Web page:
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Parent Taught vs. Driverís Ed

Why Choose Parent Taught? - Point

1.   Itís cheaper--it cost $20 with DPS.

2.   Convenience--I can do it at home.

3.   Parents know how to drive and can teach their own kids

Why Choose Parent Taught? - Counterpoint

1. Itís cheaper Ö But is it really? The $20 DPS fee is just the beginning. Once you obtain your Parent Taught package, you will then have to purchase an on-line drivers education package. This can range from $180-$350. Then you will have to teach the course to your teen.

Also, most auto insurance companies offer a 10% discount off your teen's insurance premiums for a three year period when they take the course through a DE school. This discount more than offsets the tuition for Teen Drivers Education during the first year.

2. Itís Convenient Ö Because you have lots of time to teach? Most adults have very little time to teach the drivers education material (1500 pages of information). Our school has convenient classes geared for a teen's busy schedule. PLUS...with Parent Taught once you receive your $20 packet from DPS (which takes 6 weeks to receive) you must also purchase another drivers education program. After this, you must visit the DPS and stand in line to register to be your child's drivers ed instructor. By registering you are agreeing to teach every task outlined in the classroom and in-car program. Not just sign off on the paperwork.

3. Parents know how to drive and can teach their own kids Ö In reality most parents acquire many bad driving habits over the years; (Do you always use your turn signal? Stop behind the stop sign or white crosswalk? Ever change lanes in an intersection? Do you really remember all the rules of the road?) And finally, the parent/teen teaching experience is very stressful and challenging at best and your family car has no instructor brake or safety equipment.

4. The most important factor. How much is your child's safety worth? Many parents have no problem buying computers, X-Boxes or cell phones for their children. But what we teach at Driving School of North Texas isn't a game. We teach life saving skills that your child will use every day of their life.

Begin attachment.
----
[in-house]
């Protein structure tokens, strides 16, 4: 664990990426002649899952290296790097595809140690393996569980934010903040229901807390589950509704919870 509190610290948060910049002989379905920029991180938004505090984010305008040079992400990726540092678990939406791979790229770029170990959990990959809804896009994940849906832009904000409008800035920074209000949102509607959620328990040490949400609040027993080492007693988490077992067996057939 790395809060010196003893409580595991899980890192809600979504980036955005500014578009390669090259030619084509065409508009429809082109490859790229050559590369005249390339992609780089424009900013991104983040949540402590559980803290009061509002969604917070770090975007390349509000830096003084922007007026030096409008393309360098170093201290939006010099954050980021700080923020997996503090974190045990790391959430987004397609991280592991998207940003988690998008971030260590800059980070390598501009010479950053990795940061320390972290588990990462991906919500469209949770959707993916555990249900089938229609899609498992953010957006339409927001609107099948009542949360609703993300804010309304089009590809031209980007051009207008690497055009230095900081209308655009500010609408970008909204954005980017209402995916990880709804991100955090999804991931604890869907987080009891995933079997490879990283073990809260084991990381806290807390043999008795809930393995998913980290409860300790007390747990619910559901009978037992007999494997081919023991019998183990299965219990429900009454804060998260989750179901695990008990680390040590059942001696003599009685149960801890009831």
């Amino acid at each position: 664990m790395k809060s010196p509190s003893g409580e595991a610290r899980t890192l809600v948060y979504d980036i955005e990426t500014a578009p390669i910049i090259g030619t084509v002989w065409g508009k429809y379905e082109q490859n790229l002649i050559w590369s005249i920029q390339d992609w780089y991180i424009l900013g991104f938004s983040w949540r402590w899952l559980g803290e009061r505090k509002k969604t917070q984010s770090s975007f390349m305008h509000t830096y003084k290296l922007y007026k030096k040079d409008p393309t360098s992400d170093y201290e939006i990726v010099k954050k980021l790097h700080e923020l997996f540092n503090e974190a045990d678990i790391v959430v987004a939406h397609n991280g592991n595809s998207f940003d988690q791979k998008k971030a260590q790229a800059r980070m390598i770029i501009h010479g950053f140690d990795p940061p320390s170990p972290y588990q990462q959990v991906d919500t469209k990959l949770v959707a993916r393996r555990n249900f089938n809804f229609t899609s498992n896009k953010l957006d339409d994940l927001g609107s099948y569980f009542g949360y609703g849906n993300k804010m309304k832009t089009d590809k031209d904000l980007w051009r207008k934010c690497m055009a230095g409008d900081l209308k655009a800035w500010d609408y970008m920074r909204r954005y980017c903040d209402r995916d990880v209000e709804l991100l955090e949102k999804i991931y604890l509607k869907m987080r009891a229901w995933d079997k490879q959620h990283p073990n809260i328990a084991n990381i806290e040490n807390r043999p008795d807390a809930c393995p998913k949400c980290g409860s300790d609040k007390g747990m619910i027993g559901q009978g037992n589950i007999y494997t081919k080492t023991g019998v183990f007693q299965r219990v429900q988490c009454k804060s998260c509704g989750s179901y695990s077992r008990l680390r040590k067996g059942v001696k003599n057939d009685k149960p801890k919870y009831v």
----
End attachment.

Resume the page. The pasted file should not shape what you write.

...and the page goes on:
But don't take our word for it.

A Study by Texas Transportation Institute

Since Parent Taught (PT) was introduced in 1997 the number of teen accidents and deaths have been on the rise.

In April of 2007, the Texas Transportation Institute (TTI) released an extensive report comparing Parent Taught to professional Driverís Education schools. Their findings show that teenagers taught to drive by someone other than a professional driver education instructor are more likely to be involved in a serious traffic crash. The study found that after supervisory and Graduated Driver License restrictions are removed, Parent Taught drivers are nearly three times more likely to be involved in a fatal crash than young drivers taught by commercial driving school instructors.

Parents are not required to complete any training, whereas DE Instructors are required to complete a rigorous 135 hour course of in-car and classroom training before being certified to teach teens to drive.

TTIís study found that (Parent-Taught) novice drivers were more likely to be convicted of driving violations, including speeding and more likely to be in a serious crash. In the six months of driving experience following the learnersí permit period, (as soon as the student receives their license) Parent Taught drivers were involved in nearly 50 percent more crashes, in which at least one person received a serious injury. Similarly, during the year following the period where the student is supervised by an adult, Parent Taught drivers were involved in fatal crashes at a much higher rate than teens who completed commercial driving school education. They also learned that most parents donít read or teach the entire Driver's Education curriculum, leaving out important information.

As a result, Texas Legislation is considering the following improvements:

Strengthen the criteria for parental participation in the Parent Taught program, including the disqualification of parents with poor driving records.

Require training and/or testing for parents who want to teach their children to drive.

Improve the monitoring of and accountability for the activities of the Parent Taught program.

Require road tests for all drivers under the age of 18 before granting a license. (This has now been implemented.)

**The study was conducted by TTI for the National Highway Traffic Safety Administration (NHTSA) and involved analysis of 1.4 million driver records, a mail survey of young drivers and nine focus groups of teen drivers, their parents and driver education instructors.

***If you're still unsure, please give us a call. Thanks!